Here's a nice swirling, twirling  batch hanging out over the Grand River, east of Ada, Michigan. This vine was climbing another vine; Wild Grape. Do I see an almost heart-shape in there?
Range: From Quebec to North Carolina, west to Manitoba, Kansas and New Mexico. In the southern parts of its range, it is found at higher elevations.
Unlike many climbing vines, (see my posts: Virginia Creeper, and Virgin's Bower) Bittersweet has no tendrils to cling with. Instead, it spirals tightly around host stems, mainly saplings, and tree trunks. Its grasp is so snug, that it may strangle its own tree or shrub support.
It is common to see two, three, or more vines climbing up one support. It seems the higher up the trunk they go, the tighter they cling.
Bittersweet fruits are mainly dispersed by birds, through their droppings, but it is not a favorite food of wildlife. Seeds are occasionally eaten by game birds, songbirds, and squirrels. The primary consumer of seeds and buds is probably the Ruffed Grouse.

Because of the beauty and ornamental appearance of this vine, and the durability of its fruits, it was once widely collected for decorations.

A generation of stern warnings against cutting it has perhaps saved it. In my personal observations over the past 30 years; not only is it surviving, it is absolutely thriving in our area.

I remember my Grandfather collecting it. I remember my Father collecting it. I've been collecting it for years to give away to friends and family to use for decoration on Thanksgiving Day.

I want to give you these two posters of Bittersweet. Please share them with family and friends.

Have a happy Thanksgiving Day. We have so much to be thankful for.

(Click on photos to enlarge)

Photo Locations:

Cascade Township, (Cascade Township) Michigan

Grand River,  (Grand River)  Ada Township , Michigan

Pickerel Lake Park,   (Pickerel Lake Park)  &  Cannonsburg,  (Cannonsburg)  Michigan


Forest and Thicket - John Eastman (Eastman)

National Audubon Society Field Guide to Wildflowers (Eastern Region) c 2011 (Audubon)

Fieldbook of Natural History - E. Laurence Palmer c 1949 (Palmer)

Friday, November 16, 2012


weeping softly,
gathering the glow
of evening sunlight.
Dark branches
supporting slender twigs,
dangling golden sprays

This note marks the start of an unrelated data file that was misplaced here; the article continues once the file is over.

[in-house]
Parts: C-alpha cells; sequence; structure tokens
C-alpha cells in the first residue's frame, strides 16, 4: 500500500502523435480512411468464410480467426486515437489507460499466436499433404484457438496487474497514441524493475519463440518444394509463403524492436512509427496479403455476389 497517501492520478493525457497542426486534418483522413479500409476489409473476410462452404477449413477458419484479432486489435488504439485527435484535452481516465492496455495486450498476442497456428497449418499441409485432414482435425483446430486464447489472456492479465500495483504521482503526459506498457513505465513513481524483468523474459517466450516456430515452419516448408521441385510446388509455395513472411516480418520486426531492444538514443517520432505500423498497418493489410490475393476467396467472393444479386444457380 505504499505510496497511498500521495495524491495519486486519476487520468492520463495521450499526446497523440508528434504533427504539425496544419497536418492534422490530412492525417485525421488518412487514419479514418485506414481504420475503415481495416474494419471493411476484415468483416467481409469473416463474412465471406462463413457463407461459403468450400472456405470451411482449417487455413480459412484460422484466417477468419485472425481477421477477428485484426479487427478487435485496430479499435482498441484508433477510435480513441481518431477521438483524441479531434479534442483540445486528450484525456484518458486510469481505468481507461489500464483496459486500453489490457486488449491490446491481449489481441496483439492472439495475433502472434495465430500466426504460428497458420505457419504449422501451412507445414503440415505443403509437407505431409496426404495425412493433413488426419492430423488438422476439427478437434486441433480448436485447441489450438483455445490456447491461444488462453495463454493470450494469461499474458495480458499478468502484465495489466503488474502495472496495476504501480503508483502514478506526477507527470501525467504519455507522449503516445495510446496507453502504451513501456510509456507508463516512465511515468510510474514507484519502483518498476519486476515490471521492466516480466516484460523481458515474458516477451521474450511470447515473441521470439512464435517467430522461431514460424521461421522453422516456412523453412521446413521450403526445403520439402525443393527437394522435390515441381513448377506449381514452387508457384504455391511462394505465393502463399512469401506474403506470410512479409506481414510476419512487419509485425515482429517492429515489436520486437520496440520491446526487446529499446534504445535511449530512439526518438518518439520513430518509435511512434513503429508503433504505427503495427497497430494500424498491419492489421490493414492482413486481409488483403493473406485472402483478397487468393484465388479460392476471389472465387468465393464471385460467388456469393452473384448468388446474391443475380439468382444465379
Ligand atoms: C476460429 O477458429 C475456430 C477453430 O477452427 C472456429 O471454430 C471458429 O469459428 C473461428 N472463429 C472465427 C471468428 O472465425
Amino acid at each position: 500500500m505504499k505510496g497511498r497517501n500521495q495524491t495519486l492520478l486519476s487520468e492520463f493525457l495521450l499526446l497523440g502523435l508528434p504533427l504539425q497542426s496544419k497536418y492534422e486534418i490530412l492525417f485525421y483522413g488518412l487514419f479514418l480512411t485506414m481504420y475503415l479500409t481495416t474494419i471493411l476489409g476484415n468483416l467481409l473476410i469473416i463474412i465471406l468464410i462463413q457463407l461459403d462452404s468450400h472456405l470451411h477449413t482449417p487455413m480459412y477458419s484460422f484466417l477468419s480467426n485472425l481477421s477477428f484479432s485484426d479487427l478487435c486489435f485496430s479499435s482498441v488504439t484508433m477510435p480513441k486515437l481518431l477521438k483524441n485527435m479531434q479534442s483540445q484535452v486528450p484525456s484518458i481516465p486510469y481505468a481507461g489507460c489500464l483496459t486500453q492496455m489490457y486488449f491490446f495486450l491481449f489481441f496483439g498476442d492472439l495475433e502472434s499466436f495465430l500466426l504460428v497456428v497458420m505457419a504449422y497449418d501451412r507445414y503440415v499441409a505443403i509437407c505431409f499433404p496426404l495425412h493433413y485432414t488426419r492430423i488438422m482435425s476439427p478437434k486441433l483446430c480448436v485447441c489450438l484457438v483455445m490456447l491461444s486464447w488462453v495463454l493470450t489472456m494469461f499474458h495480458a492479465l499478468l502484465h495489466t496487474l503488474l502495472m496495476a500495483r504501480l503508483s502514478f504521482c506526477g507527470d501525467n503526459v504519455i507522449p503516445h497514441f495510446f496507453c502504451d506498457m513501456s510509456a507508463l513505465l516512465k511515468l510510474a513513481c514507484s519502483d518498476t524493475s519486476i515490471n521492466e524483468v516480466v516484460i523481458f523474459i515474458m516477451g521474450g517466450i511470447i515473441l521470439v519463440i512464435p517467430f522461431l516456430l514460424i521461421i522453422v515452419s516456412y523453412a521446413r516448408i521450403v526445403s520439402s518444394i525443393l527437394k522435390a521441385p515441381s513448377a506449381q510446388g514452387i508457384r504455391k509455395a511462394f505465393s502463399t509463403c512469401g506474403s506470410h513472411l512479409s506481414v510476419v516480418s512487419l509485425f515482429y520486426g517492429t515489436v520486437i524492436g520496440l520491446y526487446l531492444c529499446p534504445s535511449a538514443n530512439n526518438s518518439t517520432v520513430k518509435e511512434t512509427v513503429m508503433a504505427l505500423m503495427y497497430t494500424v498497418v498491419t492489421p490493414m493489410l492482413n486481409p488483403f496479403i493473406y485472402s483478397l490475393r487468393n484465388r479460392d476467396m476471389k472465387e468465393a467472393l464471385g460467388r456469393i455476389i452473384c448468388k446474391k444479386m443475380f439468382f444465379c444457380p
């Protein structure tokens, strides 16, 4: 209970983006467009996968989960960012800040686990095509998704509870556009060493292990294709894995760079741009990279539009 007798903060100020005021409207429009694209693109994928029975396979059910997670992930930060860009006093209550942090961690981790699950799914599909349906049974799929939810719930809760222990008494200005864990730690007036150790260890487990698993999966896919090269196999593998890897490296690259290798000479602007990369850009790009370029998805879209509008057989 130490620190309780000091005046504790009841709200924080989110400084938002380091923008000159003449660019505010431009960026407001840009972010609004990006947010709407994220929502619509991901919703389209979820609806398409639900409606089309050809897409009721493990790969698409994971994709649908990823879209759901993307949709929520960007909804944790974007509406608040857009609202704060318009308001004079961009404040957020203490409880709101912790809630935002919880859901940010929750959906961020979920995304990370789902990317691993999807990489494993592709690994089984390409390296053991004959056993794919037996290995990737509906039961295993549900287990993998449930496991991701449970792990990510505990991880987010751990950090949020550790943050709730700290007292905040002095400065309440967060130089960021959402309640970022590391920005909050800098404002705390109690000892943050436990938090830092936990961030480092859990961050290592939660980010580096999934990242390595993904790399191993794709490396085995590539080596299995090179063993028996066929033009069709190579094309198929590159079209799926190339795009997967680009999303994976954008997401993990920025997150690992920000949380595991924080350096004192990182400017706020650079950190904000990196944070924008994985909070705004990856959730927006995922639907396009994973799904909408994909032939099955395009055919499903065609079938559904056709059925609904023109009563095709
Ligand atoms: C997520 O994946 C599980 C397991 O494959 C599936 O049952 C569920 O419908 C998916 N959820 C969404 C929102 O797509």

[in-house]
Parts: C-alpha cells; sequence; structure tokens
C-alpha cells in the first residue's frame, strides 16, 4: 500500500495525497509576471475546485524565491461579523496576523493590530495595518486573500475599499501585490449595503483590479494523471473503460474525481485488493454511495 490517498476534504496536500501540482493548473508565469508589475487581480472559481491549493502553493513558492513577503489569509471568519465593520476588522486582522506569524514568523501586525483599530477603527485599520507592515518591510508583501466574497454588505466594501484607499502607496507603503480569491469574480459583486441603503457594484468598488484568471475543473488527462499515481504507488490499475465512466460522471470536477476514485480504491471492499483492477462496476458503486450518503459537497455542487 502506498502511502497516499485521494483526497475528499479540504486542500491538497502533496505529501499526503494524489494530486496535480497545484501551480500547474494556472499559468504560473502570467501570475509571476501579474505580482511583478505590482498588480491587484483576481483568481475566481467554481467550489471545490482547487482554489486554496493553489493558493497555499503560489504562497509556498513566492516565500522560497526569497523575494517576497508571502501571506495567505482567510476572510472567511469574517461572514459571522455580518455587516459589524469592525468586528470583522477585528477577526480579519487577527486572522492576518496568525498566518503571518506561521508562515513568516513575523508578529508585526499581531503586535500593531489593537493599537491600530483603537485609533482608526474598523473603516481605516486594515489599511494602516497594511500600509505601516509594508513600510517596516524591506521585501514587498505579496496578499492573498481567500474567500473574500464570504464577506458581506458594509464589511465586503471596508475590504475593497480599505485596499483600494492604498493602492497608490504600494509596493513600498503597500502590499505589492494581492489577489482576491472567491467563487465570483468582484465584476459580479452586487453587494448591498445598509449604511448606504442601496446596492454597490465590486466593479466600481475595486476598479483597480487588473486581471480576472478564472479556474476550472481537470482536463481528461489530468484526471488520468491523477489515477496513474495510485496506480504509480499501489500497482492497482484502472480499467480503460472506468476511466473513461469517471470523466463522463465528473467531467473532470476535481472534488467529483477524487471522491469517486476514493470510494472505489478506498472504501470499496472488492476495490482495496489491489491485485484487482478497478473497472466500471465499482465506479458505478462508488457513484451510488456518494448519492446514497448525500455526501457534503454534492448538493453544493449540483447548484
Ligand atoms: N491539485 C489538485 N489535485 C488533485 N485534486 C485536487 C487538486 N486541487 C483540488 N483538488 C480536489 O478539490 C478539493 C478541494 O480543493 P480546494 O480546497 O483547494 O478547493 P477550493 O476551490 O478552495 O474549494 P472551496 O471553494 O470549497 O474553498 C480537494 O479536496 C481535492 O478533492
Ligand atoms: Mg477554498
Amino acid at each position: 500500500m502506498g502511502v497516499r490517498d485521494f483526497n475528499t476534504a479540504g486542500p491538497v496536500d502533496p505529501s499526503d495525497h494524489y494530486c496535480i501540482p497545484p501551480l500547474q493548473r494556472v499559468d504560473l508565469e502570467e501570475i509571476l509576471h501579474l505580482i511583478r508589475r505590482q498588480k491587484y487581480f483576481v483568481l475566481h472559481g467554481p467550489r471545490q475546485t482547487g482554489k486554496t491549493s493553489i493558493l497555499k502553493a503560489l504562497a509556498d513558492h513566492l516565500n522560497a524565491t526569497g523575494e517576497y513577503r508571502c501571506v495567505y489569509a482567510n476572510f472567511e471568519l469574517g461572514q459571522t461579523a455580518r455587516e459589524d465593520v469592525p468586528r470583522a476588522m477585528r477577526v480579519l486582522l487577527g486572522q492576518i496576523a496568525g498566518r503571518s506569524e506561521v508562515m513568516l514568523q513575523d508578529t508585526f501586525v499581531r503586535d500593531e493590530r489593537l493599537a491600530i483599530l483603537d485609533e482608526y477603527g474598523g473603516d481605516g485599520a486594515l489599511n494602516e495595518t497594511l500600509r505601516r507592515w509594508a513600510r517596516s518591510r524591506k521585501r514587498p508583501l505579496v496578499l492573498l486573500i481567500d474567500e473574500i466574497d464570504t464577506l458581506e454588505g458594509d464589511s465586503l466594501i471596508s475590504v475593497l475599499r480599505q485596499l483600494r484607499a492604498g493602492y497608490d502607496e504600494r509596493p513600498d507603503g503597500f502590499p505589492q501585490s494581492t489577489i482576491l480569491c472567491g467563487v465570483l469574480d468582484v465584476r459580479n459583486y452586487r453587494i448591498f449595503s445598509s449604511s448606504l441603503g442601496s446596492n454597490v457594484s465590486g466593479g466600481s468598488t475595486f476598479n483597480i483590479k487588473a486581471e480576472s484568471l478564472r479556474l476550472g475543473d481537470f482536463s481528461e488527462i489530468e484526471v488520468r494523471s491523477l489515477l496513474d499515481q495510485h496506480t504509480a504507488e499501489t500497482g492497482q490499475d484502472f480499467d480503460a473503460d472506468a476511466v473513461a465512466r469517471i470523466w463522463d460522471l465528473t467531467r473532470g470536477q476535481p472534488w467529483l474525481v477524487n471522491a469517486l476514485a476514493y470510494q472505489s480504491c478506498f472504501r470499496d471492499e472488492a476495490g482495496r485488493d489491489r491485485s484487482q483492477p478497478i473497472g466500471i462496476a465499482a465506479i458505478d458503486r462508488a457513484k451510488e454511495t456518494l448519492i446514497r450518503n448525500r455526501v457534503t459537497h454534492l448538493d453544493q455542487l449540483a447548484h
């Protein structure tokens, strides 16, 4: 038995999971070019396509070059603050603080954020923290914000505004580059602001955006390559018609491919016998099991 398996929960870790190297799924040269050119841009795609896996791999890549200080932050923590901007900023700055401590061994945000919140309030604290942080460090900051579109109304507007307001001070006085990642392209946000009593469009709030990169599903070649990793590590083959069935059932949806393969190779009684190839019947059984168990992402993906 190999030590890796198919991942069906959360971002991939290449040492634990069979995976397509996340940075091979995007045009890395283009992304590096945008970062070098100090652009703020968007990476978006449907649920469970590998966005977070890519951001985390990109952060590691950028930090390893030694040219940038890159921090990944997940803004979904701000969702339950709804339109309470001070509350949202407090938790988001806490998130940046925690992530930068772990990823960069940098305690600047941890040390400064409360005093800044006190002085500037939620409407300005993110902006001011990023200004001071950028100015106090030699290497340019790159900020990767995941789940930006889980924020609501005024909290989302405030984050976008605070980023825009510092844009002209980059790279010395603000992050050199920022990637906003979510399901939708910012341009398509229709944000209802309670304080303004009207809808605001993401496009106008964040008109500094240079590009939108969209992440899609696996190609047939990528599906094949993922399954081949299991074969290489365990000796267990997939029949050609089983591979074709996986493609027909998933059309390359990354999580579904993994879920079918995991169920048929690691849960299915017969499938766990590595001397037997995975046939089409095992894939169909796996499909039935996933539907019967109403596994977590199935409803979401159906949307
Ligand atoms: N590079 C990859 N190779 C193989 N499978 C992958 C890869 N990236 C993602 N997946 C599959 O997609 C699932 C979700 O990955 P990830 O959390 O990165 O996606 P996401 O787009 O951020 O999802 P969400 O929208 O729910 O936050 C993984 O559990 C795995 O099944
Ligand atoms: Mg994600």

above calm lake.
Cirrus and stratus
painting with pastel
brushstrokes of
lavender and pink.
Ever changing,
time draining
the delicate color
from thin clouds.
Thanking God
for the gift of sight,
for this moment
of comfort, contentment.
Wanting it to last.
 Wanting to stay,
knowing each
precious moment
soon fades
 Lingering still
in the deepening dusk;
gratitude expressed
through a prayer
whispered, and
I believe,
(Click on photos to enlarge)
Photo Location:  McCarthy Lake,  Kent County,  Michigan

Thursday, November 15, 2012

Virgin's Bower

Virgin's Bower

The annual leaf drop (Leaf Drop) is over. Branches are mostly bare. We are left with a view of Autumn's stripped trees show.

Visibility into the woods has dramatically improved. With this new vision, we can see new things exposed. Details that were once hidden in the dense curtain of summer's green foliage, now catch our eye.

A perfect example is Virgin's Bower, with its silvery, silken plumes.

You may have noticed these twisted, spiralling, patches of feathery fluff.

Virgin's Bower is a slender, climbing vine that sprawls over shrubs and low trees, walls and fences. It often occurs covering riverbanks or streambanks with an intertwining mass of vines and stems.

The photo above was photographed hanging over the Provo River in the Provo Canyon, in Utah.

The next several photographs are taken in Michigan.

 These are found growing in moist places, lowlands, and damp thickets.

"Attractively conspicuous" is a good way to describe this plant.

Other names from older days:  Devil's Hair, Wild Hops, and Devil's Darning Needle.

 Thoreau called it Woodbine...

and "Old Man's Beard"

Vines average six to twelve feet (2-4 meters) long.

This one stretches 15 feet (5 meters) as it climbs up the branches of this young Poplar sapling.

It is the pistils that develop into these slender structures with long, curved, feathery tips. 



The seed, eventually, is carried by these plume-like, curved tails.

Here, the seeds begin to disperse; a process that continues for several weeks.

The Virgin's Bower native to the Eastern U.S. (Clematis virginiana)  has small, creamy white flowers (not shown) in clusters growing from the leaf axils.

This yellow-flowered variety I discovered in the West.

It's probably a species that has escaped into the wild, but is still in the same Genus (Clematis sp.)

Elongated pistil structures just beginning to sprout silvery hairs, and blowing in a stiff breeze.

Virgin's Bower hanging tough in mid November in southwest Michigan.

When you take your walk, or run, outdoors this week, maybe you will see the exquisite, the beautiful

Virgin's Bower.

Virgin's Bower  (Clematis virginiana)

(Click on photos to enlarge)

Photo Locations

Grand River Drive,  Ada Township Park,  (Ada Township Park)  Ada,  Michigan

Provo River,  Provo Canyon,  (Provo Canyon)  Utah